A major threshold has been reached in the evolution of U.S. media. Adults now spend more time with digital media than TV according to eMarketer’s latest estimate of media consumption. Stats and tables are here and here.
Not surprisingly, mobile devices – smartphones and tablets, drive this upsurge. The average time spent with digital has increased by two hours per day since 2010, while TV and Radio has remained flat to down. Print usage continues to decline to a combined 30 minutes per day. Overall, US adults are spending nearly 12 hours a day connected or consuming some sort of media, a good portion of waking hours. Keep in mind, there is overlap in the numbers. If someone spends an hour on Twitter during a one-hour TV show, it counts as two hours.
It stands to reason that younger American’s who have a completely different relationship with media and marketing than the Boomer generation is driving much of this change. The vast majority of them will never subscribe to a print newspaper or magazine. They are much more likely to stream their music and watch video on demand via digital channels.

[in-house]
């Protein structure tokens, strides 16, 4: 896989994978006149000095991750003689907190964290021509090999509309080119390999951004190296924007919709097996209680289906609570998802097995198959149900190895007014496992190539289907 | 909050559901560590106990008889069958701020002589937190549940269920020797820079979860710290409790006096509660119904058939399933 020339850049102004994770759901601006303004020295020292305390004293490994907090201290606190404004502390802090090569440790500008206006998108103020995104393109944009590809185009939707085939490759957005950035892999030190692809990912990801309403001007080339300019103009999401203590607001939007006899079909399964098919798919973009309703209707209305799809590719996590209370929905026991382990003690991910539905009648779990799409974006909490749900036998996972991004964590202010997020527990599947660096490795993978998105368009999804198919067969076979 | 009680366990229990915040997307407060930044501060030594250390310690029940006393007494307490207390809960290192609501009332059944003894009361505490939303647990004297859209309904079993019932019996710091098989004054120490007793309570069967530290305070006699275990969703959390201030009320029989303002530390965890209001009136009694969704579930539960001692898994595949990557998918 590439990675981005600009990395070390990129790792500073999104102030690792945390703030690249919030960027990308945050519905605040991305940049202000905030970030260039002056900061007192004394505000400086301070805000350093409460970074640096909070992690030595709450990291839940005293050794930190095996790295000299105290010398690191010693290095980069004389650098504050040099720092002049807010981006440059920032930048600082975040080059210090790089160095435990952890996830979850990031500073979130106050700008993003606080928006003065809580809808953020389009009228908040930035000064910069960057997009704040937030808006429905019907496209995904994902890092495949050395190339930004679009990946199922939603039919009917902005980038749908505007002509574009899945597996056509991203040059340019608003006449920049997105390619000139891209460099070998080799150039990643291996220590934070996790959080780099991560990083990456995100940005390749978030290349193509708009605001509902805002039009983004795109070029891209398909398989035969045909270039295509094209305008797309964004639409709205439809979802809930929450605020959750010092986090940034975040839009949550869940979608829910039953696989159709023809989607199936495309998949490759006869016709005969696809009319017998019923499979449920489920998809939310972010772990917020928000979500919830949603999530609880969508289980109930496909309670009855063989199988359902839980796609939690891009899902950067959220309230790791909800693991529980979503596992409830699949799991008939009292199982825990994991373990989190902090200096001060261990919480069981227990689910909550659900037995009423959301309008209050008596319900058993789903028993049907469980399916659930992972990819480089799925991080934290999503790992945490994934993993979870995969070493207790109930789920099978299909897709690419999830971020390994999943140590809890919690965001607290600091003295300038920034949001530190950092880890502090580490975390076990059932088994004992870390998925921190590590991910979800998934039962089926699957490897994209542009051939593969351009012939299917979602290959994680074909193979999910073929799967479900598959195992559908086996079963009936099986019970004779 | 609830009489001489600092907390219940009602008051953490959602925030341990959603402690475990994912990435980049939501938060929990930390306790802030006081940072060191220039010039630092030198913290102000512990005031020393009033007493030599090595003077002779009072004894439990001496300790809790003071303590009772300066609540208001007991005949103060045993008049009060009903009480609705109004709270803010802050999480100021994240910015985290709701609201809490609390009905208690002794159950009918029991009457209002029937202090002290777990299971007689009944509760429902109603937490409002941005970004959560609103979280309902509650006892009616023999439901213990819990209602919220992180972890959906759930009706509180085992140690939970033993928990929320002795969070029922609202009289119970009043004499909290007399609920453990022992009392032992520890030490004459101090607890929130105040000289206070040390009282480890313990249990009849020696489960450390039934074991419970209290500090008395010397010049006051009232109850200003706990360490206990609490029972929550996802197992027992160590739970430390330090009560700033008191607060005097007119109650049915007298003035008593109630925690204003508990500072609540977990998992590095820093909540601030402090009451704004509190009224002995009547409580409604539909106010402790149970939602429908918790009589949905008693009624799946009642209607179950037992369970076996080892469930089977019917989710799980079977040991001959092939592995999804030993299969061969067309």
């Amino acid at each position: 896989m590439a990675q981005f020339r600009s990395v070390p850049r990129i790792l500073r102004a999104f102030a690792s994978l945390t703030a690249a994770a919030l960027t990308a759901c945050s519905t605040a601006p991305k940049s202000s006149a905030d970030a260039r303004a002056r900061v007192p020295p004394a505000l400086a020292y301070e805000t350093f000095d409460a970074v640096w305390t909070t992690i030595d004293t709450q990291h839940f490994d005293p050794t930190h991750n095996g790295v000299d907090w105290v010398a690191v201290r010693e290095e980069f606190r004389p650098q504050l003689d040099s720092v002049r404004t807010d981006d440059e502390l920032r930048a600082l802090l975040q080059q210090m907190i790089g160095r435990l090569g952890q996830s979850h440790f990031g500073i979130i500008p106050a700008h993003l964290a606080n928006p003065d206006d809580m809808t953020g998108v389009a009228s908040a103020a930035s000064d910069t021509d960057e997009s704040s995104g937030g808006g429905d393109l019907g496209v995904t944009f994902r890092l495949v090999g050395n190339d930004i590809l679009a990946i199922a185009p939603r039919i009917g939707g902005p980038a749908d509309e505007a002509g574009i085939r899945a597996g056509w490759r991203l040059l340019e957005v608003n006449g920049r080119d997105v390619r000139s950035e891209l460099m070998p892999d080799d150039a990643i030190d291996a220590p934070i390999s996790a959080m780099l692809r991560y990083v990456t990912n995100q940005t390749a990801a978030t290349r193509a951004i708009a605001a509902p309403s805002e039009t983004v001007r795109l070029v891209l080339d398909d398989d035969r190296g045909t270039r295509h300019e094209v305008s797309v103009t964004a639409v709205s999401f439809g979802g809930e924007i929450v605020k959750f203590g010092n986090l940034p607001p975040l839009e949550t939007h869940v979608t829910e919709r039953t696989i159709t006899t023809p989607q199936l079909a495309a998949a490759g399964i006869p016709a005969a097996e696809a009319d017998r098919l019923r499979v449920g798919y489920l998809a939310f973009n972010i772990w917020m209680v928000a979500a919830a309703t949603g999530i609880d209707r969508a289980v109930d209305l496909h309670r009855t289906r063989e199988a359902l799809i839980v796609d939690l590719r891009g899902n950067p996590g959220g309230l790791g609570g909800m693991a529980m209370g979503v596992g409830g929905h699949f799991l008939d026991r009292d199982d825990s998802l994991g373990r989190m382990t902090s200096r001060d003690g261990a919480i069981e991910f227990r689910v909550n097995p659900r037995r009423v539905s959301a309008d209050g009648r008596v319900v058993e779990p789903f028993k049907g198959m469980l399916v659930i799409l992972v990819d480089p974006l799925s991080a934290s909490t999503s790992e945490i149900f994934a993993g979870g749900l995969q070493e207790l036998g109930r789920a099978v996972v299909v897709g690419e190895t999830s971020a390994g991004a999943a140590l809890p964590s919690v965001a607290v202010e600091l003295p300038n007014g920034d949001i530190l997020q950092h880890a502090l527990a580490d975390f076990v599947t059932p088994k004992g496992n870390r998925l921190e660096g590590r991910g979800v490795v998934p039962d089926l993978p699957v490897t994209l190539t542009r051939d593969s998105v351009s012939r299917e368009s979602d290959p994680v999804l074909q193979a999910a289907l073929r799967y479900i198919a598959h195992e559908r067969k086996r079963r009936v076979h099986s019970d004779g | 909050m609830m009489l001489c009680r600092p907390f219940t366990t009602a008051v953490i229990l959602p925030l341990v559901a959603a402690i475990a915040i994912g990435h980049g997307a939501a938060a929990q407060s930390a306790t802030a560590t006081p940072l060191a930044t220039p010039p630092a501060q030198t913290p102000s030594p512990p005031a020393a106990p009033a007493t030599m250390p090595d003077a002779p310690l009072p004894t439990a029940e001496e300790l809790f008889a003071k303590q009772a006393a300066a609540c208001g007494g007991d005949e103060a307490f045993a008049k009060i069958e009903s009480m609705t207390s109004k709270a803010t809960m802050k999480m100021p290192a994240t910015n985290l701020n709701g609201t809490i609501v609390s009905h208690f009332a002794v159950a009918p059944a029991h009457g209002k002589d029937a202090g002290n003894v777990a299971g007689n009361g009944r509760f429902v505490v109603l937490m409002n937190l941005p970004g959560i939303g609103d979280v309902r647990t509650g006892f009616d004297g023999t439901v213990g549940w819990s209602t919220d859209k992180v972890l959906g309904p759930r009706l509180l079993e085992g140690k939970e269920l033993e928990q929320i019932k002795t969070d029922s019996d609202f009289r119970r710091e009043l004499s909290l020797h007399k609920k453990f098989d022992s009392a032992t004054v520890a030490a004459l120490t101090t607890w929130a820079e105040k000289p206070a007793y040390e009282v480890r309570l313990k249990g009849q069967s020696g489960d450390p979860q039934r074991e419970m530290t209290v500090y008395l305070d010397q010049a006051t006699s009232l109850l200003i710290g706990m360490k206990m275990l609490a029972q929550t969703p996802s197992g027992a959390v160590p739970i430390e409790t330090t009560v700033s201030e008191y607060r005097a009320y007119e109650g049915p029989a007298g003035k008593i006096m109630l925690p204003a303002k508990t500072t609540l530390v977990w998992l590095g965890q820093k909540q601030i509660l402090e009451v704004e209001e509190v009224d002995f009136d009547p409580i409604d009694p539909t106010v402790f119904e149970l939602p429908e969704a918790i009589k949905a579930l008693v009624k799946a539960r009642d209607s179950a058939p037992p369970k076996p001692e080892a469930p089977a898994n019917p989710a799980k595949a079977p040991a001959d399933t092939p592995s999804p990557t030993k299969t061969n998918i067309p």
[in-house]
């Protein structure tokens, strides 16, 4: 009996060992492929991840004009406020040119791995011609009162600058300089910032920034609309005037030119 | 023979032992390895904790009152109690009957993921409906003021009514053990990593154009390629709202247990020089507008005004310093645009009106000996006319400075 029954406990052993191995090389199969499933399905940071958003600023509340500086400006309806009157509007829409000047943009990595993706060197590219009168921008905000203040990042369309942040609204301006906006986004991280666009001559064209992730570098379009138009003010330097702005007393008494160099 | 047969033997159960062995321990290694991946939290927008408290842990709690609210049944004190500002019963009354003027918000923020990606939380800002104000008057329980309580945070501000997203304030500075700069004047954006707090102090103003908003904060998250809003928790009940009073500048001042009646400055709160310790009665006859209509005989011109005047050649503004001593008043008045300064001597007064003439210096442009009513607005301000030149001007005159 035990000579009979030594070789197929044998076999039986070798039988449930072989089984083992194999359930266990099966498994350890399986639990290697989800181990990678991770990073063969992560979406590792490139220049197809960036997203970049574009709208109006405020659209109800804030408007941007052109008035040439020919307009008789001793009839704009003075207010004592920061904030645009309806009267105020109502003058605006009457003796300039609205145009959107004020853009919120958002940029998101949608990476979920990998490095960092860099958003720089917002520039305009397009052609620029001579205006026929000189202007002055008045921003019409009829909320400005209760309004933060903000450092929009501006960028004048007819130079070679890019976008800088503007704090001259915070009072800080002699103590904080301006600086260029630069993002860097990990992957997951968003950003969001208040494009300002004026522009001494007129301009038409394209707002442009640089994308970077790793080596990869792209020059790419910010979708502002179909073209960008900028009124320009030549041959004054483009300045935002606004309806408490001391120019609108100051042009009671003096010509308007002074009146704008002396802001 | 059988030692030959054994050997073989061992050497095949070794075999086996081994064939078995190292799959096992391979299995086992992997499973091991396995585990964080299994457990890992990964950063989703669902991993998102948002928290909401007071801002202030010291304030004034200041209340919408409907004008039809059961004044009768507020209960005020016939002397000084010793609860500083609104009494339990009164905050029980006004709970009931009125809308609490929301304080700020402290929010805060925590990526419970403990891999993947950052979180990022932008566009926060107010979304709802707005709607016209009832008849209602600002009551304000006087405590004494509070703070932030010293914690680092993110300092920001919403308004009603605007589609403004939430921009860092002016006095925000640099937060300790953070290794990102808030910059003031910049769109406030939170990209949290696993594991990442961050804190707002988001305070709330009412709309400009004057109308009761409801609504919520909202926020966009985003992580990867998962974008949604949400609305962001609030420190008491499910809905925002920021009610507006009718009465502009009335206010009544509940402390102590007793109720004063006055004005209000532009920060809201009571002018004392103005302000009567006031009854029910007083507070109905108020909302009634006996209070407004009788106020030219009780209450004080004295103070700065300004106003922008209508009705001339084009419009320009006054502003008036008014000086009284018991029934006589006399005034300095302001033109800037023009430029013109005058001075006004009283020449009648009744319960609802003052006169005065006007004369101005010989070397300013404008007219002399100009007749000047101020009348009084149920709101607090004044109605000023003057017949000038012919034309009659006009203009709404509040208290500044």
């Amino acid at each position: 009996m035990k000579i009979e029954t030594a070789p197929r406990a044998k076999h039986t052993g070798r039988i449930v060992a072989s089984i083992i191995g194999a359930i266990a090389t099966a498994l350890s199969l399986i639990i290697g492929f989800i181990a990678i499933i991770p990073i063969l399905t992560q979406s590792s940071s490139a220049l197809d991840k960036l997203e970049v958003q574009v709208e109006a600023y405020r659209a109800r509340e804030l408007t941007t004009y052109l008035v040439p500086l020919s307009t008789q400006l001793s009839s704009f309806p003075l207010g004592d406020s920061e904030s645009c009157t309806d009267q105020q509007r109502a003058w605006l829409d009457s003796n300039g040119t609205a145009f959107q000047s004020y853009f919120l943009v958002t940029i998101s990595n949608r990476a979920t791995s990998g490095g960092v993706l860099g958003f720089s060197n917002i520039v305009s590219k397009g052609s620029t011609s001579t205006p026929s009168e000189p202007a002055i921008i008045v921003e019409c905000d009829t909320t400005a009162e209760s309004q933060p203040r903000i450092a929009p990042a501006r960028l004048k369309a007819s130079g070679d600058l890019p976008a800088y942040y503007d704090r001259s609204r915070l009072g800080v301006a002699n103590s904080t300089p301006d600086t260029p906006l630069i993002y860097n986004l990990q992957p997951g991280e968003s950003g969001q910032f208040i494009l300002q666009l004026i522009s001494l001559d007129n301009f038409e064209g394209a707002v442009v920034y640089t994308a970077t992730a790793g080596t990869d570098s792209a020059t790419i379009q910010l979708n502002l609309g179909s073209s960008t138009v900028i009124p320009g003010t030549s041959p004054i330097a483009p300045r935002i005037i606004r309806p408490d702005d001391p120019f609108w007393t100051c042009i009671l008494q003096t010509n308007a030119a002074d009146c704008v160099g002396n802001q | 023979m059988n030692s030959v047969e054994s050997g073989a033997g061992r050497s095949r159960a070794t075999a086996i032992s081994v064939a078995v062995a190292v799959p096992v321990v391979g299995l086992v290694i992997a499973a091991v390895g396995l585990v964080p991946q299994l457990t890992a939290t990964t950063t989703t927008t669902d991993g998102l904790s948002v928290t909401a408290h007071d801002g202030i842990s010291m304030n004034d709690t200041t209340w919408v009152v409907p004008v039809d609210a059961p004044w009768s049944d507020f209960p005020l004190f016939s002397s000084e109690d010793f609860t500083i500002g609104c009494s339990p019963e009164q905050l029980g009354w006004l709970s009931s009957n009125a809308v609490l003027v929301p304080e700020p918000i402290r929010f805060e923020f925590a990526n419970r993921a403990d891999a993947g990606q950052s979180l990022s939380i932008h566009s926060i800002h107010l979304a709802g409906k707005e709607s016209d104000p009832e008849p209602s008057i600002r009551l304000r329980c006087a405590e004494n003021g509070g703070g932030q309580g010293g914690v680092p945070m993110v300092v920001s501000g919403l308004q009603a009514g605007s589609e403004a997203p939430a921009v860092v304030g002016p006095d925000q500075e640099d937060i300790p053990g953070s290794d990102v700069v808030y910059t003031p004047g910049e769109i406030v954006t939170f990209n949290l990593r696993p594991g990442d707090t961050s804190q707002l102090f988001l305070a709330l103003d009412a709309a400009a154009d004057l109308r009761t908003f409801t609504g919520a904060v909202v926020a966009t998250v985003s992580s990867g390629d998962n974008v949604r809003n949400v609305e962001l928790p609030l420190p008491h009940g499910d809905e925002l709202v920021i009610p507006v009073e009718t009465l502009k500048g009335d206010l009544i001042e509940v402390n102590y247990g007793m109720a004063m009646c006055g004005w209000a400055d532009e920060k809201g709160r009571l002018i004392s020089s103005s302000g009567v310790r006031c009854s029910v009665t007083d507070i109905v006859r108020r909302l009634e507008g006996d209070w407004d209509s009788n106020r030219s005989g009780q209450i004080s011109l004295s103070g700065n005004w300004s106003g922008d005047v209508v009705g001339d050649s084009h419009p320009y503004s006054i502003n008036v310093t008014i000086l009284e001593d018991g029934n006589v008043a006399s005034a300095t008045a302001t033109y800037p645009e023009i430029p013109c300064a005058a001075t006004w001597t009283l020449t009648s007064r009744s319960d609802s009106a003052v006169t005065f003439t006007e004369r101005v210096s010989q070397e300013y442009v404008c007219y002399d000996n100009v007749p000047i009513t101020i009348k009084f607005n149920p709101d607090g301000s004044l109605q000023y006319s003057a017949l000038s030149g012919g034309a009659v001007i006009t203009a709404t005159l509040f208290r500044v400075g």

Clearly, the implications for marketers are immense as they try to deal with a world where are consumers are in control. A recent WSJ article highlights how P&G, a classic and huge TV advertiser is quickly moving budget to digital away from TV. Once word gets out others will quickly follow suit.
The big advantage of digital marketing is obviously the specific targeting and the ability to measure a direct ROI. For a brand to be successful in digital platforms they need to engage customers and prospects in a conversation and excel in two-way communication. The move from TV to digital is not just one of a platform, but also a change in mode of communication. Older media – TV, Radio, Newspapers, and Magazines – are passive, lean back, one-way mediums.
One of the reasons consumers are moving to digital and mobile platforms is for the interactivity, engagement and conversation. Social media and video are driving mobile usage. People want to be able to do something and interact with their content, not just sit back and watch, listen and read. They clearly enjoy being part of the conversation; in fact people have become the media as sharing becomes a bigger part of the marketing mix.
This sea change is directly responsible for the rise and importance of content marketing and engagement marketing. The days of consumers as passive recipients of ad messages is ending. In a digital dominant world, if you don’t engage a prospect, you are out of the conversation. Next year Mad Men ends its run and so does television as the primary way Americans consume media.
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